I predominantly use smalti, which is a thicker form of glass that is made especially for mosaic. The smalti is made in a glass furnace and poured out to form a pizza like slab of glass. Once cooled, it can be cut down and purchased in several sizes, which are then cut with a Hammer and Hardie or wheeled nippers to achieve the desired shape and size for use in the mosaic. When using Italian smalti, the cut face or inside of the glass is placed facing up or out in the mosaic. This cut face, or riven edge, reflects the light in unique ways because it is not flat. I work with Mexican Smalti from the Perdomo factory as well as Italian smalti from Dona Murano. We have many suppliers in Australia. I also like to use stone, salvaged materials, hand formed ceramic inclusions, rocks and minerals.



What attracted you to mosaics?

I came to mosaics after completing my degree in Sculpture and Drawing.

I too started with a decorative approach, working on two dimensional substrates and using vitreous glass and porcelain tiles to create patterns and imagery. I was attracted to the meditative nature of the mosaic making process, the piece by piece process of building a composition.

There were many parallels with Visual Arts where all the elements and principles of design still applied. One of the key differences between mosaic and other mediums is the way that a mosaic artist cuts or breaks their material. There is something personal about the way each artist breaks their tesserae. They imprint on their material with each cut, revealing its core. This is how a mosaic artist’s language comes to be. They find a way to express, gesture and communicate through the breaking and placement of every tessera.

I particularly enjoy the varied reflectivity of mosaic materials, the way that mosaics constantly change under different light, at different times of day and from different viewpoints. Each material cuts and reflects differently, sometimes the cut complies, and sometimes it does not. This is enhanced by an element of surprise involved when the inside of a piece of glass or stone is revealed.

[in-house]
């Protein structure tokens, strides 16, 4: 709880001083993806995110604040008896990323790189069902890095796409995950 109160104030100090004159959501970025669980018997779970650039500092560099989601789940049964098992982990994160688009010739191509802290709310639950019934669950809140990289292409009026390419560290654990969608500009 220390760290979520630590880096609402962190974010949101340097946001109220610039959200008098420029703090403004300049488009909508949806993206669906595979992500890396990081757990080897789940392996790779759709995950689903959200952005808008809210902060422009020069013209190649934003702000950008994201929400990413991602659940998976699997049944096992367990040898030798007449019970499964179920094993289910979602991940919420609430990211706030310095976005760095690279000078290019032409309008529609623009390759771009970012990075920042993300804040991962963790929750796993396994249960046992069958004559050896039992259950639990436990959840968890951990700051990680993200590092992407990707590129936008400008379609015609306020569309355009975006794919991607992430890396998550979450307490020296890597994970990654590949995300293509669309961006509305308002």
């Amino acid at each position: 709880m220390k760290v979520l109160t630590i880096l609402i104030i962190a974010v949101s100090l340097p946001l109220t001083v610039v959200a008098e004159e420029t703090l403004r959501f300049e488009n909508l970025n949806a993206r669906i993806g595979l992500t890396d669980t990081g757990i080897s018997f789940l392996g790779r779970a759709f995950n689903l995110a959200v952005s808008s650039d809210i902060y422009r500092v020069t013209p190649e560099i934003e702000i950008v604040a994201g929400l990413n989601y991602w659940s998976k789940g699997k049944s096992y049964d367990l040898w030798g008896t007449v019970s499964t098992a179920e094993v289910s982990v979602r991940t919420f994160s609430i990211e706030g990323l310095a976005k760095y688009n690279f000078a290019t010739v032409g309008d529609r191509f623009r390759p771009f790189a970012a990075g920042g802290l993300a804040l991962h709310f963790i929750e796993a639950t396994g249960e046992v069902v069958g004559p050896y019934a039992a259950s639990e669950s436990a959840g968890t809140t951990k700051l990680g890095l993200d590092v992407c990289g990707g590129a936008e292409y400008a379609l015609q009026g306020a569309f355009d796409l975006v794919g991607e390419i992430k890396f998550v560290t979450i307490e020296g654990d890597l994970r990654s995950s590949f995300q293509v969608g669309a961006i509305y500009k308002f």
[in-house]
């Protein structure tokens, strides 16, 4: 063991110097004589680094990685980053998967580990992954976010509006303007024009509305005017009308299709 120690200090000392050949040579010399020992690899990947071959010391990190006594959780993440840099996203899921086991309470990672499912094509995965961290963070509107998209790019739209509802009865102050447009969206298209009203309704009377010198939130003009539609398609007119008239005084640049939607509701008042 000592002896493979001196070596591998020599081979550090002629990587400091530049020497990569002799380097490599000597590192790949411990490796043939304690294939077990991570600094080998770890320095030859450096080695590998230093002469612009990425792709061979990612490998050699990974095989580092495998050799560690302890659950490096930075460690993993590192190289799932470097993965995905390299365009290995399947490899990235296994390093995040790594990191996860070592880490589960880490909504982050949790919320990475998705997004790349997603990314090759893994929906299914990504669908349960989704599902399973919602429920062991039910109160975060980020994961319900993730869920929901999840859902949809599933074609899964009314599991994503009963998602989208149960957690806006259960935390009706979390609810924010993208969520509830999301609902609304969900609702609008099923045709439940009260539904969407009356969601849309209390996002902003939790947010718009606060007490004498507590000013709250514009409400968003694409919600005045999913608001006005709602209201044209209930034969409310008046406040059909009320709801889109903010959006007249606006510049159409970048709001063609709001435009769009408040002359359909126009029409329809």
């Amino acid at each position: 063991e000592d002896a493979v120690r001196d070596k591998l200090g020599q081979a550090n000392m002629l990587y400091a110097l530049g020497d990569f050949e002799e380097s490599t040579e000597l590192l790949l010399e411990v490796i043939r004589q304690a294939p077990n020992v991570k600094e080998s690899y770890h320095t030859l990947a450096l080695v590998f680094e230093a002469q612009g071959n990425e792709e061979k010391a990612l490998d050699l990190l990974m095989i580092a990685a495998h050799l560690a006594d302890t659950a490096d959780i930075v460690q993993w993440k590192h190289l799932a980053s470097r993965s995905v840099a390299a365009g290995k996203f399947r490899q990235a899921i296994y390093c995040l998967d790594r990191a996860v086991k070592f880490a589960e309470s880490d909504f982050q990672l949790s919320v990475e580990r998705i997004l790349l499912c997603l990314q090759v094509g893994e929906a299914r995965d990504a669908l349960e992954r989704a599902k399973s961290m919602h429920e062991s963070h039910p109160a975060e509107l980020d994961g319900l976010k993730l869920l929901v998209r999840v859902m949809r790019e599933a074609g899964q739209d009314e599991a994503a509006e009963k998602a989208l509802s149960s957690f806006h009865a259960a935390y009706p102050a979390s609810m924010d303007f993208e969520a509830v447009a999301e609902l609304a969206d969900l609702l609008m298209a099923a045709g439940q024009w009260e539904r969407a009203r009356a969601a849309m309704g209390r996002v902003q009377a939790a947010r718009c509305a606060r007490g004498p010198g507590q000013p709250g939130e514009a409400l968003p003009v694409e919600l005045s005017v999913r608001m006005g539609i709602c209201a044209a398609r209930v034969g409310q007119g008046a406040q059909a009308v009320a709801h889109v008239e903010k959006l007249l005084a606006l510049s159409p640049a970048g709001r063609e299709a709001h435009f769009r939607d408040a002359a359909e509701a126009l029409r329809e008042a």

My turning point with mosaics came when I realised I could bring together my previous sculptural training with my knowledge of mosaic. For me, a three dimensional surface makes mosaic practice infinitely more exciting, complex and engaging. I now enjoy working with sculptural mosaic, teaching mosaic and visual arts and completing commissions for private and commercial clients.



What can your students expect in your mosaic workshops at Arts Muster in April?

The workshops provide a great taste of the possibilities and language of mosaic. Students will all learn the basics of cutting as well as some basics of andamento (mosaic flow) while creating a small mosaic, which puts the skills learnt into practice. There will be several prepared designs for each course, inspired by the historical sites I have visited that have been modified to be achievable and to include different techniques which are beneficial to understand. Throughout each course I will talk at length about mosaics and its many and varied possibilities as well as provide demonstrations, guidance and answer questions.

The Stars of Ravenna workshop will focus on smalti, a brightly coloured, textured glass. The Tesserae di Aquileia will focus on the use of marble and other stones which are muted in colour and create a subtle ancient effect. These contrasting materials and approaches create very different but equally effective results.